Ocean First Travel: Roatan 2022

By Ingrid on 1/20/23

After a successful Coral Restoration trip last year, this trip had large shoes to fill! After a fun week of activities, we are happy to report this year’s trip blew the last one out of the water. Our schedule included two morning coral restoration dives followed by an afternoon fun dive every day of the week. We worked with Bay Islands Reef Restoration through Subway Watersports at Turquoise Bay Resort.

20221016_084504.pngThe existing coral trees at the nursery needed lots of scrubbing to clean off a buildup of algae. The algae must be removed, or it will smother and kill the coral fragments. While this task seems menial, it is oddly satisfying, not unlike going on a cleaning spree around your house, and everyone loved scrubbing their designated trees. Once the trees were free of algae, the group clipped fragments from existing nursery coral to add to them. 

We were tasked with building new bamboo structures on which staghorn coral grown in the nursery could be planted. The short-term success of staghorn coral outplanted directly onto the reef is great, though the long-term success is significantly less so. The current best practice is to outplant coral fragments onto tables or structures off the ground, as this protects the growing coral from algae and most coral predators. Once the coral grows into a well-established thicket, it is capable of sexual reproduction – leading to a stronger, more resilient strain of coral! 

Screenshot-2023-01-23-at-12-30-32-PM-(1).png Screenshot-2023-01-23-at-12-33-05-PM.png

To build the structures, we first had to cut down bamboo grown on the resort grounds, then cut it to the correct size. A few days later our incredible team was able to build two new bamboo structures underwater! Eventually, these structures will be covered with coral from the nursery trees we managed during our visit.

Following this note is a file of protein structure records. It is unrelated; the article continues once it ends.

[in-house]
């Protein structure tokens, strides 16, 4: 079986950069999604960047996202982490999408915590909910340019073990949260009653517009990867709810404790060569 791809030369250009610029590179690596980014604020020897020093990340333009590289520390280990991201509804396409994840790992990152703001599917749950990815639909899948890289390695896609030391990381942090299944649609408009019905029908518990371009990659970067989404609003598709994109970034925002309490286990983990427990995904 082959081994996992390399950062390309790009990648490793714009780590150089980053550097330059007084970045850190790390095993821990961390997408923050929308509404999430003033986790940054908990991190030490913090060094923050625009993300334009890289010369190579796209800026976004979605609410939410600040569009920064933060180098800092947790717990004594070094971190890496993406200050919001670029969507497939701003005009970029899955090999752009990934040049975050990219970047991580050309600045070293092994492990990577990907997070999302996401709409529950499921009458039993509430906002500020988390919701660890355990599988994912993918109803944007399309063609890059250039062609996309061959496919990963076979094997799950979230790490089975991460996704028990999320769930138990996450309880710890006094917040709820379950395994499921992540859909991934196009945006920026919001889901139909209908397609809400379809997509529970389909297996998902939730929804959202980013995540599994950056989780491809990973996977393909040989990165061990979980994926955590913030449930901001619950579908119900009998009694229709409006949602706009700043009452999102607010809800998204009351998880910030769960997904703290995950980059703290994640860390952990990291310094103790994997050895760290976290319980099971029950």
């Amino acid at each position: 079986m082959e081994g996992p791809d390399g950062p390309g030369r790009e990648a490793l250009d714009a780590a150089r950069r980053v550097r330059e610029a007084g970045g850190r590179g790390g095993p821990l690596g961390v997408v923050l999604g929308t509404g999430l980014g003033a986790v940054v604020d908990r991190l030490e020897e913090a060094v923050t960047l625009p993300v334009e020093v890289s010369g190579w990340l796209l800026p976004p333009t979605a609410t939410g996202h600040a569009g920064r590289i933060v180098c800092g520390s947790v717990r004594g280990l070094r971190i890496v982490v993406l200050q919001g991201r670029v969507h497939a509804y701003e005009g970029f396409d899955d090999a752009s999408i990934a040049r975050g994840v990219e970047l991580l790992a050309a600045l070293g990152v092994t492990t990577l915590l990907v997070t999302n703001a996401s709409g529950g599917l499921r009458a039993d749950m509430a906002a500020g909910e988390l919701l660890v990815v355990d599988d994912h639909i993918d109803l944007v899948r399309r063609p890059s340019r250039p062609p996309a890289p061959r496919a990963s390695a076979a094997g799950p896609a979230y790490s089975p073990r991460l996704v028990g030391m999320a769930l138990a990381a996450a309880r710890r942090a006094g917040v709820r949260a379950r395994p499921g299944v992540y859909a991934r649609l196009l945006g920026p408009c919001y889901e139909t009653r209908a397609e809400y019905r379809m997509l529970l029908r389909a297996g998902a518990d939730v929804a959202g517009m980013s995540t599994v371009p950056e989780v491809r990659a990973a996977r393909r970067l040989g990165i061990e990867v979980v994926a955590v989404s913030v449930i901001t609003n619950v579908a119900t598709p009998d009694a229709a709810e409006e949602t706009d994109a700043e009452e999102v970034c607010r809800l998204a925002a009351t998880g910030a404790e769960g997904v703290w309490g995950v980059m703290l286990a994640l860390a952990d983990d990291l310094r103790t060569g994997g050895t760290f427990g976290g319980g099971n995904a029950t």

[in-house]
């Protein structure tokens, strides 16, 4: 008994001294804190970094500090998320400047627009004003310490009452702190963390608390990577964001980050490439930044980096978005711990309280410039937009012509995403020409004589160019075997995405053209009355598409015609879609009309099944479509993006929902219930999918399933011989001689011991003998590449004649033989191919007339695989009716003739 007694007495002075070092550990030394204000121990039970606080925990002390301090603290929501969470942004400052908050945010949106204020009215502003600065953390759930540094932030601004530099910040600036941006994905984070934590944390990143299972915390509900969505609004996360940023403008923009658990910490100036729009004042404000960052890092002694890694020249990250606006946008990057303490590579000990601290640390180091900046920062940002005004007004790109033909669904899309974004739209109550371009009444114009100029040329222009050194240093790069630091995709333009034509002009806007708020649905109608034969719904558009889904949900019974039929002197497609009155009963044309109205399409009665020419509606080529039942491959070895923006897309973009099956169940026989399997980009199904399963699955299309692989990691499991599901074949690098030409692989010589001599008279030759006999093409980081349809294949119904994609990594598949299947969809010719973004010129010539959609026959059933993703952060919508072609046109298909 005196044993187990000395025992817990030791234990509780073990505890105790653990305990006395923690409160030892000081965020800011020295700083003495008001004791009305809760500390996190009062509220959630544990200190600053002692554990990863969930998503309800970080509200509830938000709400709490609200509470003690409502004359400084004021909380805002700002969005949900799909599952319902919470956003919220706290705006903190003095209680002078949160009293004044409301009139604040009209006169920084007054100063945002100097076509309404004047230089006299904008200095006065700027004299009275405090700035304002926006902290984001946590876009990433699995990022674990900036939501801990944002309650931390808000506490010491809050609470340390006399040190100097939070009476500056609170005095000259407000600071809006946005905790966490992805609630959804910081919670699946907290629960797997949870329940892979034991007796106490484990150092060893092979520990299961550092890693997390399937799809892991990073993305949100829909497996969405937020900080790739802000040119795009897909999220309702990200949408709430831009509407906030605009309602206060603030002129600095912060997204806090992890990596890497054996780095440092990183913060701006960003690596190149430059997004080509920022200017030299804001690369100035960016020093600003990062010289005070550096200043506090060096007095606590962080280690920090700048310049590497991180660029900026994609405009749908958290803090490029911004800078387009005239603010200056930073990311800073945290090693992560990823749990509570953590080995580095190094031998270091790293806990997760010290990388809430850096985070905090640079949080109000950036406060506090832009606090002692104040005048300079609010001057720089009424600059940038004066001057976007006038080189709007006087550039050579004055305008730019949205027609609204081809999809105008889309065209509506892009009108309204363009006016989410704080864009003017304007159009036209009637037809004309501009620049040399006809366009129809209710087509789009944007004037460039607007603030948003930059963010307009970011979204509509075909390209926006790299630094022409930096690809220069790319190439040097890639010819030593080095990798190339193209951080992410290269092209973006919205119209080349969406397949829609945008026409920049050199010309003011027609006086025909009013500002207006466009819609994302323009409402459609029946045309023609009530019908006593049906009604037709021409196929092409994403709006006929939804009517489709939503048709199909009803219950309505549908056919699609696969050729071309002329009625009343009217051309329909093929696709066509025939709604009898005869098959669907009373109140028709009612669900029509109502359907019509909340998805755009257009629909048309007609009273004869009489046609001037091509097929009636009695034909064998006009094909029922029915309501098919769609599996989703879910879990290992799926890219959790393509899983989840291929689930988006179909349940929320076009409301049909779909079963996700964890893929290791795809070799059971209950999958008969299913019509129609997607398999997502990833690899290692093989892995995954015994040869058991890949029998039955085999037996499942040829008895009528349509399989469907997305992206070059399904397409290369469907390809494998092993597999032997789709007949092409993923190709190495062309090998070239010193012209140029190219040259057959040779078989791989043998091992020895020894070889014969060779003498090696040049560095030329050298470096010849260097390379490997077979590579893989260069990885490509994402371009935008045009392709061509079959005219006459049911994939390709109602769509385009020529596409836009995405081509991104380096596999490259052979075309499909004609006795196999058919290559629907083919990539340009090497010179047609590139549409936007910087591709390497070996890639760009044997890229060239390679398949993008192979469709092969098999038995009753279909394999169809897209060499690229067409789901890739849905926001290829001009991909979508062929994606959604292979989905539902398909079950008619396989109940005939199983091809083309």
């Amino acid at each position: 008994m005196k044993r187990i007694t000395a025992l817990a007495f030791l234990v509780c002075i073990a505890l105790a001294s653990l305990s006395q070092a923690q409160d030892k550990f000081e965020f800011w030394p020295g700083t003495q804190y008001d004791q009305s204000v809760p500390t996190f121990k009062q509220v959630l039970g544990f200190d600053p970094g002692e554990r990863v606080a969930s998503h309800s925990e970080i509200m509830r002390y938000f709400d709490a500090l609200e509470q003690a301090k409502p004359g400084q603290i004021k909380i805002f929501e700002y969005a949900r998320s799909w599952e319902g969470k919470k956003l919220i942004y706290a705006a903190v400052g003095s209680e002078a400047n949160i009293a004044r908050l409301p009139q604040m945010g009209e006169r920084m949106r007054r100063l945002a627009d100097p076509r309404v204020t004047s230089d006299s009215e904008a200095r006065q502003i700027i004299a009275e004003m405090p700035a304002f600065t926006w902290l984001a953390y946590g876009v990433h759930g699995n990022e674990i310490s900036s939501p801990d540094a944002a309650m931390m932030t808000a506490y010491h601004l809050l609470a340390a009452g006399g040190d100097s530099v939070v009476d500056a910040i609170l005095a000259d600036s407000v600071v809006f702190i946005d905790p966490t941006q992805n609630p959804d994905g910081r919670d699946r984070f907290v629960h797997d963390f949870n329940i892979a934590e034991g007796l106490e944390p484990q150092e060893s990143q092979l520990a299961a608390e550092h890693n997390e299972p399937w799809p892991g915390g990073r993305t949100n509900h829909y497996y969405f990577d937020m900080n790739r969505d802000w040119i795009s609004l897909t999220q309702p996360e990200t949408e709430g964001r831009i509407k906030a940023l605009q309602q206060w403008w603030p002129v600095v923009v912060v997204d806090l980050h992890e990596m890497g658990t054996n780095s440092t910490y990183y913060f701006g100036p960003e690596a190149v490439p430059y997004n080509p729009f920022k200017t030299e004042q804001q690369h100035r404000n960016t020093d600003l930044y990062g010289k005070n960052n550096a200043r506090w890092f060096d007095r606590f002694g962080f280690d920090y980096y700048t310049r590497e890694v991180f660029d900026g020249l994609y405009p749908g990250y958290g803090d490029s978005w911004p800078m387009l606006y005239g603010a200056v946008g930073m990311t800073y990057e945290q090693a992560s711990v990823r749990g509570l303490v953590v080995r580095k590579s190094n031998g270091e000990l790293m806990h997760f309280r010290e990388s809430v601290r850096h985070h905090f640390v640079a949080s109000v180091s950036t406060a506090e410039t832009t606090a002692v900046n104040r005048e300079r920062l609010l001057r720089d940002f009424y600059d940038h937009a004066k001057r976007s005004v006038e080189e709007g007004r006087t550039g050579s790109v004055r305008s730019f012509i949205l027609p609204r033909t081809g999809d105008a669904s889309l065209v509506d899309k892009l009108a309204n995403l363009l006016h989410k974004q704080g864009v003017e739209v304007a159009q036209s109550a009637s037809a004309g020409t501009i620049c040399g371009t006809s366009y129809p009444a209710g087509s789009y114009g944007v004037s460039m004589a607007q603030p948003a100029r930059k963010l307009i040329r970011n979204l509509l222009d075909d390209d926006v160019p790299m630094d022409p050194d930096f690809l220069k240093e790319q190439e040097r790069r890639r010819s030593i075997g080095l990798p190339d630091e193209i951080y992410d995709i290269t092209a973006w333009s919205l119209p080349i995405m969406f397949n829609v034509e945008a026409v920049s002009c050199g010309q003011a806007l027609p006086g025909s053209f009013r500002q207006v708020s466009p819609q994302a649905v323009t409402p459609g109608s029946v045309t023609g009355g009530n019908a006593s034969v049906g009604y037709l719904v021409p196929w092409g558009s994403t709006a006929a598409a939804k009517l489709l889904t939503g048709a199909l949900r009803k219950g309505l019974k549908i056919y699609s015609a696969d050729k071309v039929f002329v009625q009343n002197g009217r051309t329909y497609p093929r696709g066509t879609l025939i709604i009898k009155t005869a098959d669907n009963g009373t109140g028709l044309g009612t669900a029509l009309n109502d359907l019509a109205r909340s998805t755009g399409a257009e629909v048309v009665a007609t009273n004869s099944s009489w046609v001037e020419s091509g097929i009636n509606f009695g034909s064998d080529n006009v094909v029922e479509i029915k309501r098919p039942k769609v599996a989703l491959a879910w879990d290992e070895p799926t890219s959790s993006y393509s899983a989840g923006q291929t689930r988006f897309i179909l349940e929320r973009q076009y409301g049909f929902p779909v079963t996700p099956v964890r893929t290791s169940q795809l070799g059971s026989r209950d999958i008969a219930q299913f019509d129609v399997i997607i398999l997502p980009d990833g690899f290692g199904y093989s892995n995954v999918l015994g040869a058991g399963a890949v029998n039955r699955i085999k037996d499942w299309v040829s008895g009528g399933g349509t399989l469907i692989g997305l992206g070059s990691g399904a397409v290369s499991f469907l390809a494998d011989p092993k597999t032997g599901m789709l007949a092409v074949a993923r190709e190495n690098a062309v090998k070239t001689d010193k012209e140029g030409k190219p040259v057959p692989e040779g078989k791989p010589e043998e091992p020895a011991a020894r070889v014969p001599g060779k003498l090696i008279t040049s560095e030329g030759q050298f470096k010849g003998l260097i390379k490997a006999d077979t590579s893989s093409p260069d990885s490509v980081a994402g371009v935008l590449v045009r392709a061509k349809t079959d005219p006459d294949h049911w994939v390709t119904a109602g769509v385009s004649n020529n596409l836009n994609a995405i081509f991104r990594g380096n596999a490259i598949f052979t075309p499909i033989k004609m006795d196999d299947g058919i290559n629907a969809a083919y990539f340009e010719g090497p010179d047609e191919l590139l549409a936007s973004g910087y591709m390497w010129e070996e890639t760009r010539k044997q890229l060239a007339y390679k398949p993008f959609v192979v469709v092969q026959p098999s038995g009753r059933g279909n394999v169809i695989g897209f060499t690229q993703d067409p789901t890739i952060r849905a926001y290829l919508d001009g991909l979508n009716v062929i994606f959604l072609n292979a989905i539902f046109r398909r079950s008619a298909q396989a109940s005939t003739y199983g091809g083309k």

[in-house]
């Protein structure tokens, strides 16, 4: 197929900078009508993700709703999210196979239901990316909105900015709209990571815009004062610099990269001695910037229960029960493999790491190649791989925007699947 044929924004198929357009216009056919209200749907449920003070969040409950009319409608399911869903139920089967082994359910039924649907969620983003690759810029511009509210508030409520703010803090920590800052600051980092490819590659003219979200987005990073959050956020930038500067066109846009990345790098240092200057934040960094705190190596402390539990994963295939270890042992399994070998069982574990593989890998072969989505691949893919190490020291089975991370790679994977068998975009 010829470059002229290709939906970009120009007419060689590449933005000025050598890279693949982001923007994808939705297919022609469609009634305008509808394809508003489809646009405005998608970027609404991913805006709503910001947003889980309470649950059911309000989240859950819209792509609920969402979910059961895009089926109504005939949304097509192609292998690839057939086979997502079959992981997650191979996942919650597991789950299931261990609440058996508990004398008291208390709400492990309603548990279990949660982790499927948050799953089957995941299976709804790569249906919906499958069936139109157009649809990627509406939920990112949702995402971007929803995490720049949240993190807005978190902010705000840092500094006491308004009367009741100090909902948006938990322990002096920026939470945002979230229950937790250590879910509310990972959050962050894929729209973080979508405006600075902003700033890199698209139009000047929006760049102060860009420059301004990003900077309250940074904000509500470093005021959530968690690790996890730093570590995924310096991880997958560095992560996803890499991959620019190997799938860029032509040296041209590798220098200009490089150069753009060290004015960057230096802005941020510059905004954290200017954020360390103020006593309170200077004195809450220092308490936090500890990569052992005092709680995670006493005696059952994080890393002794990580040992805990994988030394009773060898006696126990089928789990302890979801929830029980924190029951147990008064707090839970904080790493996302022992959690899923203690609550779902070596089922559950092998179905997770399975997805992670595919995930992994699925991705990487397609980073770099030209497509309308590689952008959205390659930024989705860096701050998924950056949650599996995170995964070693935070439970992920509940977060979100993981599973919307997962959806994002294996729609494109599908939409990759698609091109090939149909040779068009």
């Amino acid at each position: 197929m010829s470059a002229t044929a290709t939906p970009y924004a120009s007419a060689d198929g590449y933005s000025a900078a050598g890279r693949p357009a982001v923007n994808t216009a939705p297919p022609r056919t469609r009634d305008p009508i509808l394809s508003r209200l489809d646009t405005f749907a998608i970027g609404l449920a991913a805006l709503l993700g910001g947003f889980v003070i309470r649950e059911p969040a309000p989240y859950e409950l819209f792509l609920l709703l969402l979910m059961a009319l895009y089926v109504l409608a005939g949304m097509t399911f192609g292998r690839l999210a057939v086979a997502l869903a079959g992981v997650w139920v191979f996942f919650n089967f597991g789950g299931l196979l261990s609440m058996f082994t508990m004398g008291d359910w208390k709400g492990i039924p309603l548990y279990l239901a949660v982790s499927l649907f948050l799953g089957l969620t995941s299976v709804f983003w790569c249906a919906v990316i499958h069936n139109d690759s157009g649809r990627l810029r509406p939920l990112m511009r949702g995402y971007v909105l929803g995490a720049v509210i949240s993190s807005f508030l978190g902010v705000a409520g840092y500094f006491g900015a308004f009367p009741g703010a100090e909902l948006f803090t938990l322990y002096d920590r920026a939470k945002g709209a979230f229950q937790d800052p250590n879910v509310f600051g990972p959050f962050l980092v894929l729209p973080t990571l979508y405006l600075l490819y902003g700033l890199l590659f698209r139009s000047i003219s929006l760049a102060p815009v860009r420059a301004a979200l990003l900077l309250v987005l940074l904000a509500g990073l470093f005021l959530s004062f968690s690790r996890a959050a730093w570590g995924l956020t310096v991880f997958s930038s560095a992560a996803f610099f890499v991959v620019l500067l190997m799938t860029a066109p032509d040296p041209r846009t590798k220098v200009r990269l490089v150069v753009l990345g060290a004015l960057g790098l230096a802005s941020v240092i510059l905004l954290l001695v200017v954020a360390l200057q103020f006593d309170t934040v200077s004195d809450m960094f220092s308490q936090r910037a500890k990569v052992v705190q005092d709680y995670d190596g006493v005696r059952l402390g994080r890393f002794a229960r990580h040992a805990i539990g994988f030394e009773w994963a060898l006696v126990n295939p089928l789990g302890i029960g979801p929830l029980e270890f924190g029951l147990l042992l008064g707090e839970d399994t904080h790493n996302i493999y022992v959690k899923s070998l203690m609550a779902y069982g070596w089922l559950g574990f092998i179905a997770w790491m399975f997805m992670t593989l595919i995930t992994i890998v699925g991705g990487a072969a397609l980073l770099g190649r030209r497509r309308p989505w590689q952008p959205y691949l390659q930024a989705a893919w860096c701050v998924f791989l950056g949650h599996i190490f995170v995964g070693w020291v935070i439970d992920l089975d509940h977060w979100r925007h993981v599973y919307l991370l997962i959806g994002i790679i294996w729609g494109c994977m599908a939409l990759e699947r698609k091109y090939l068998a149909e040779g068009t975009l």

Screenshot-2023-01-23-at-12-34-22-PM.pngOne of the most fascinating parts of this trip was watching a team of 20 divers bond and learn how to work as a team underwater. Our final project of the week was a culmination of this impeccable teamwork: the removal of a failed coral outplanting table. While the previous coral did not survive, the materials were able to be recycled for future outplanting experiments, and our team was up for the challenge.

The table was about 6 feet by 4 feet, made of metal, and attached to 6 cinderblocks with rebar and old, crusted-over rope. As if that wasn’t enough of a challenge, a storm was blowing in which created a strong surge even at 25 feet down! A group of 6 divers had to swim the heavy table through the surge and back to the boat while a handful of others worked to remove the rebar and those with lift-bag experience removed the cinderblocks. Once our task was completed, there was an air of confidence and accomplishment among the divers on the boat as this was a fun challenge and something that most of them have never done.

On one of our last days, a few of the brave divers of our group elected to go on a side adventure to dive with sharks! Jaimie and the small group took a bus out to the other side of Roatan to hop in the water with about a dozen Caribbean reef sharks. Our backs to a reef wall at 80ft, the sharks and groupers crept around to the front, curiously passing before us. We eventually swam amid the group in a dance of diver circling shark and shark circling diver.

Screenshot-2023-01-23-at-12-35-24-PM-(1).pngBetween all the diving, we also took some time to see the beautiful island of Roatan on the Island Tour! We held sloths, parrots, monkeys, and guinea pigs at the island’s sanctuary, toured a local chocolate-making company, and ended the day enjoying fresh brews in the jungle.

Sharing this trip with a passionate and excited group of divers was an experience of a lifetime! We are honored to have been part of this group that bonded over a shared love of diving, conservation, and loud family dinners around a crowded table.

Until next time, Kelly Dananay & Jaimie Albach

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